# Welcome!

Welcome to openHAB. We hope that your journey with openHAB is a rewarding one. If you encounter problems or simply cannot figure something out on your own, please do not hesitate to post a question on the forum (opens new window). There are many fellow openHAB users ready to help out, and polite constructive feedback can help us to improve this documentation for the next new user. Most requests for help usually receive a response within a couple of hours, but please use the search on the forum to check if the topic has already been discussed.

This new user tutorial assumes that you have at least a basic understanding of the concepts of openHAB (opens new window), and already have a working installation of openHAB.

# File-based vs. UI-driven Configuration

Early on you must choose between either textual (file) based configuration, or the easier to use User Interface (UI) method for your setting up and configuration needs. This getting started tutorial will only cover the easier UI method, however since many areas of the documentation give textual examples (often marked as Full Example), it is important to recognize that these examples do not apply if you have chosen to use the UI. If this does not make sense at the moment, don't worry, just continue on with this tutorial to learn how to use the UI method first, as you can always come back and learn how to use file based configuration.

When using the UI method you will notice that most configuration screens will have a "Code" tab. If you run into problems or want to share something that you've created through the UI, click on the "Code" tab and post that YAML to the forum ( using code fences (opens new window) ) instead of, or in addition to using screen shots.

You can review the reference documentation for details on the text based approach here https://www.openhab.org/docs/configuration/ (opens new window). Whilst it is possible to mix the two, for example use the UI for things and files for items, doing this is not recommended as it increases complexity.

To help you choose between the two approaches, the following is a summary of the pros & cons for each:

# File-based

Pros:

  • File based has been the only really practical way to define most objects (things excluded) in previous versions, so a lot of examples in the docs and the forum will assume that approach. However, as time passes there will be more and more UI driven examples.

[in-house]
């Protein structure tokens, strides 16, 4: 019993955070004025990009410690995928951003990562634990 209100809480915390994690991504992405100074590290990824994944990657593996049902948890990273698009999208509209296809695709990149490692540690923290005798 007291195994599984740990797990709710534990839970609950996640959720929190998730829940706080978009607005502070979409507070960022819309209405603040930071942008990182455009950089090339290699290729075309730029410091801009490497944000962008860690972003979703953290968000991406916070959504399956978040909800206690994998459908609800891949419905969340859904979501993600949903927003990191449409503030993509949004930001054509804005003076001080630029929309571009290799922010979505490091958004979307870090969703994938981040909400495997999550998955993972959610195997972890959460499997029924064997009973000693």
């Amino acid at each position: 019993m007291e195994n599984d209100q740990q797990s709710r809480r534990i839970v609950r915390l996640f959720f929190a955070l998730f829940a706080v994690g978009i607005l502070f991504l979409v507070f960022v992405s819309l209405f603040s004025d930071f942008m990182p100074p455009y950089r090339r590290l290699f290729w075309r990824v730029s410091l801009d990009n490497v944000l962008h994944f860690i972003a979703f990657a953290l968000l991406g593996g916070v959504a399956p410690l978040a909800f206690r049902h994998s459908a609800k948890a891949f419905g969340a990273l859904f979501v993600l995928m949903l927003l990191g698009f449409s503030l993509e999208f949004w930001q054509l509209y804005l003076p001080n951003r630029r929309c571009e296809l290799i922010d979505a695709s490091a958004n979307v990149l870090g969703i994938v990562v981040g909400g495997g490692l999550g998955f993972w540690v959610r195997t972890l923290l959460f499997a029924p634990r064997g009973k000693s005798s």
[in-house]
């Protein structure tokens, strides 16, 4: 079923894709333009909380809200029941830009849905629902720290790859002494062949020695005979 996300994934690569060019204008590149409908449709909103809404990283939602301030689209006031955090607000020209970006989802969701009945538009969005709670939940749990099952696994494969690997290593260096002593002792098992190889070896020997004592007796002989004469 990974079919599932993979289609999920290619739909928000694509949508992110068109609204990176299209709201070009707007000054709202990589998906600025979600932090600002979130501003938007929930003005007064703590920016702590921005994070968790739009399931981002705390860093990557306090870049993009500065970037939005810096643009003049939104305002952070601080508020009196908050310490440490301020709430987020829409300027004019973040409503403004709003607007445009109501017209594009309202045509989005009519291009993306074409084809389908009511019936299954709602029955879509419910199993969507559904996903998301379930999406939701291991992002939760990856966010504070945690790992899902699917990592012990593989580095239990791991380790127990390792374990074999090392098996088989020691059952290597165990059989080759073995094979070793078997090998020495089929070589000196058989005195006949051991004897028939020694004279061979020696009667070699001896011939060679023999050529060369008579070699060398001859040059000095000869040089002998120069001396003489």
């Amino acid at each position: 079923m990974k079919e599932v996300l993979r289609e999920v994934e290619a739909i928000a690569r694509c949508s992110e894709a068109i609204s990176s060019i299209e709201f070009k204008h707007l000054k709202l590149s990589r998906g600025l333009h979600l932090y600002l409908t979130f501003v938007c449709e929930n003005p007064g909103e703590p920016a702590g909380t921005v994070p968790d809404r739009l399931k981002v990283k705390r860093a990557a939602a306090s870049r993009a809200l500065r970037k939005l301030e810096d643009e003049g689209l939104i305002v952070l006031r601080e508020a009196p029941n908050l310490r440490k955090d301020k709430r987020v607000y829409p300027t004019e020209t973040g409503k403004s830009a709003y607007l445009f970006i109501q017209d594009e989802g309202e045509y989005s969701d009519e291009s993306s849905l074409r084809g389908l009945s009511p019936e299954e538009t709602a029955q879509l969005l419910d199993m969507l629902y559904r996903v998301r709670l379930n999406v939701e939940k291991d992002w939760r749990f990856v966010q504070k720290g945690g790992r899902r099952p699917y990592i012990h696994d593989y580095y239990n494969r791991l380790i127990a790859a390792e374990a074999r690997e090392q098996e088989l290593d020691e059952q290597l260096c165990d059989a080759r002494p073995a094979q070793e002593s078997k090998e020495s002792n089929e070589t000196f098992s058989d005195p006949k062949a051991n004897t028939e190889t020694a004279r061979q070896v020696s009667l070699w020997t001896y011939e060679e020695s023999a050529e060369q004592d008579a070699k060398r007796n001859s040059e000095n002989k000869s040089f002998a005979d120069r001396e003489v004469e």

• With file based configs it is easier to make bulk changes and bulk updates, to duplicate similar objects, and to separate domains into distinct files.
  • The config files can be treated as source files, easing backups and version control. Though that does not mean that source control, backups, and version control cannot be done with UI driven configs.
  • Files can be synced through any file sync services (e.g. Dropbox, Nextcloud) to the openHAB machine.
  • Easier to share configurations between multiple openHAB instances.

Cons:

  • Config files are more prone to errors. The slightest typo leads to a syntax error that could cause the file to become invalid, which will result in everything defined in that file being removed from the system until you fix it.
  • The syntax for the config files can be a little overwhelming for novice users, as you have to learn and understand the syntax in addition to openHAB concepts and home automation technologies.
  • You will see most objects defined in files in the UI but you won't be able to edit them (those objects will have a lock besides their name/label 🔒).
  • You need to sit in front of a computer with access to the files to make changes.

# UI-driven

Pros:

  • Easier to understand for novices. The UI assists you with its built in documents and help. There are fewer opportunities to make mistakes since the syntax is almost impossible to get wrong.
  • All objects can be altered from anywhere the UI can be reached (including on mobile).
  • Things can be auto-discovered.
  • Items can be auto-created from Things (with the ability to edit).
  • The internal database is somewhat faster, especially on resource-limited devices (e.g. Raspberry Pis) compared to reading the file based contents.
  • A backup of the internal database is created on every change.

Cons:

  • Can be slower to reach one's goal if you already know what you're doing and if there's a lot of bulk changes or duplicating required.
  • Harder to remove obsolete stuff.
  • Some things cannot be configured with the UI yet (e.g. persistence).
  • You need to sit in front of a device with access to the UI to make changes.

# Table of Contents

This tutorial presents a series of concepts and steps that build upon one another, so please review the tutorial in the recommended order.

First Steps: Initial configuration

Adding Things: Simple: Discovering Things

Adding Things: Intermediate: Creating Bridges

Adding Things: Advanced: Manual creation of Things

Items and the Semantic Model: Creating Items and putting them into a semantic model

Persistence: Saving and retrieving historic data